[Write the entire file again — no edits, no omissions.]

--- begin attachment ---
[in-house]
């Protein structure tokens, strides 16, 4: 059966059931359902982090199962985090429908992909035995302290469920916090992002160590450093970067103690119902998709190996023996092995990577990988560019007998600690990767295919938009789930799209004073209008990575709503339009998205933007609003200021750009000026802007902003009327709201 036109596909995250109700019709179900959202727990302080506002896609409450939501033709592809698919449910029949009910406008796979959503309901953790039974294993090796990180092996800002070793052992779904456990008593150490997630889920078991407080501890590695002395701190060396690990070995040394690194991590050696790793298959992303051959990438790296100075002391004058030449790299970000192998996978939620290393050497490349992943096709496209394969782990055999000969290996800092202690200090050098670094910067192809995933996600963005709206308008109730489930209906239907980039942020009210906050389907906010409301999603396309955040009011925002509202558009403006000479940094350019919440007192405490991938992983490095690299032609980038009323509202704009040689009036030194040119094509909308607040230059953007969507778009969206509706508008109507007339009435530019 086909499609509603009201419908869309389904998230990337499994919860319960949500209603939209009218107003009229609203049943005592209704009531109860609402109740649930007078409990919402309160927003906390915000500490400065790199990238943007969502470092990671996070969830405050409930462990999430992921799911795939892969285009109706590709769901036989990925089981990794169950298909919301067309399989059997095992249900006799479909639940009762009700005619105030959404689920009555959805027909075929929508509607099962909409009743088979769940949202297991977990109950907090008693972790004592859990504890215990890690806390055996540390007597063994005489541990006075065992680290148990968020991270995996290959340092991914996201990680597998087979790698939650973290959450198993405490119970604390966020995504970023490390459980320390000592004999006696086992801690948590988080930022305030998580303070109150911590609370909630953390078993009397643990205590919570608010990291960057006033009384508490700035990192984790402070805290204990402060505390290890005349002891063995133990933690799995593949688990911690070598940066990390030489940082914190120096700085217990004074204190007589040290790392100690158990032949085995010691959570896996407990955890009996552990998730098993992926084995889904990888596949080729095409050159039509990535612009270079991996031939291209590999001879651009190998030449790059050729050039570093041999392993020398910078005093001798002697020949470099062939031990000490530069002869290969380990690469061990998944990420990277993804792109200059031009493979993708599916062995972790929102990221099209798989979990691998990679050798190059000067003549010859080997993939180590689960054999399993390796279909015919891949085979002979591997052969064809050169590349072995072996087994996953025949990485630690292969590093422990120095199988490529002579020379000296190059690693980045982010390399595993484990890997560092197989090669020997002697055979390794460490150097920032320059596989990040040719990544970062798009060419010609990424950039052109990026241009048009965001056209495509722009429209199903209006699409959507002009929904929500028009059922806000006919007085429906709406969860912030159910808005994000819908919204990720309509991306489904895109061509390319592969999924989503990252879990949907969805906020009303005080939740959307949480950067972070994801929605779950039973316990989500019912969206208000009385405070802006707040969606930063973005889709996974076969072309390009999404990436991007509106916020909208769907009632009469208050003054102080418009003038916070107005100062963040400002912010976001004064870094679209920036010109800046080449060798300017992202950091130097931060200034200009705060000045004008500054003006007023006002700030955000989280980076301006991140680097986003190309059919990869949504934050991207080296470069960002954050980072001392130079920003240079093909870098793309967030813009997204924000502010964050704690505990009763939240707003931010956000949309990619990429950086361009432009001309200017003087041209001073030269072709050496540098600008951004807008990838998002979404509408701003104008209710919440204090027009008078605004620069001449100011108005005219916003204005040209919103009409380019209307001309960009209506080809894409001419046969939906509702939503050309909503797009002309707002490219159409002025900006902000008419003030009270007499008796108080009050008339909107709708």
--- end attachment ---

[in-house]
């Protein structure tokens, strides 16, 4: 059966059931359902982090199962985090429908992909035995302290469920916090992002160590450093970067103690119902998709190996023996092995990577990988560019007998600690990767295919938009789930799209004073209008990575709503339009998205933007609003200021750009000026802007902003009327709201 036109596909995250109700019709179900959202727990302080506002896609409450939501033709592809698919449910029949009910406008796979959503309901953790039974294993090796990180092996800002070793052992779904456990008593150490997630889920078991407080501890590695002395701190060396690990070995040394690194991590050696790793298959992303051959990438790296100075002391004058030449790299970000192998996978939620290393050497490349992943096709496209394969782990055999000969290996800092202690200090050098670094910067192809995933996600963005709206308008109730489930209906239907980039942020009210906050389907906010409301999603396309955040009011925002509202558009403006000479940094350019919440007192405490991938992983490095690299032609980038009323509202704009040689009036030194040119094509909308607040230059953007969507778009969206509706508008109507007339009435530019 086909499609509603009201419908869309389904998230990337499994919860319960949500209603939209009218107003009229609203049943005592209704009531109860609402109740649930007078409990919402309160927003906390915000500490400065790199990238943007969502470092990671996070969830405050409930462990999430992921799911795939892969285009109706590709769901036989990925089981990794169950298909919301067309399989059997095992249900006799479909639940009762009700005619105030959404689920009555959805027909075929929508509607099962909409009743088979769940949202297991977990109950907090008693972790004592859990504890215990890690806390055996540390007597063994005489541990006075065992680290148990968020991270995996290959340092991914996201990680597998087979790698939650973290959450198993405490119970604390966020995504970023490390459980320390000592004999006696086992801690948590988080930022305030998580303070109150911590609370909630953390078993009397643990205590919570608010990291960057006033009384508490700035990192984790402070805290204990402060505390290890005349002891063995133990933690799995593949688990911690070598940066990390030489940082914190120096700085217990004074204190007589040290790392100690158990032949085995010691959570896996407990955890009996552990998730098993992926084995889904990888596949080729095409050159039509990535612009270079991996031939291209590999001879651009190998030449790059050729050039570093041999392993020398910078005093001798002697020949470099062939031990000490530069002869290969380990690469061990998944990420990277993804792109200059031009493979993708599916062995972790929102990221099209798989979990691998990679050798190059000067003549010859080997993939180590689960054999399993390796279909015919891949085979002979591997052969064809050169590349072995072996087994996953025949990485630690292969590093422990120095199988490529002579020379000296190059690693980045982010390399595993484990890997560092197989090669020997002697055979390794460490150097920032320059596989990040040719990544970062798009060419010609990424950039052109990026241009048009965001056209495509722009429209199903209006699409959507002009929904929500028009059922806000006919007085429906709406969860912030159910808005994000819908919204990720309509991306489904895109061509390319592969999924989503990252879990949907969805906020009303005080939740959307949480950067972070994801929605779950039973316990989500019912969206208000009385405070802006707040969606930063973005889709996974076969072309390009999404990436991007509106916020909208769907009632009469208050003054102080418009003038916070107005100062963040400002912010976001004064870094679209920036010109800046080449060798300017992202950091130097931060200034200009705060000045004008500054003006007023006002700030955000989280980076301006991140680097986003190309059919990869949504934050991207080296470069960002954050980072001392130079920003240079093909870098793309967030813009997204924000502010964050704690505990009763939240707003931010956000949309990619990429950086361009432009001309200017003087041209001073030269072709050496540098600008951004807008990838998002979404509408701003104008209710919440204090027009008078605004620069001449100011108005005219916003204005040209919103009409380019209307001309960009209506080809894409001419046969939906509702939503050309909503797009002309707002490219159409002025900006902000008419003030009270007499008796108080009050008339909107709708």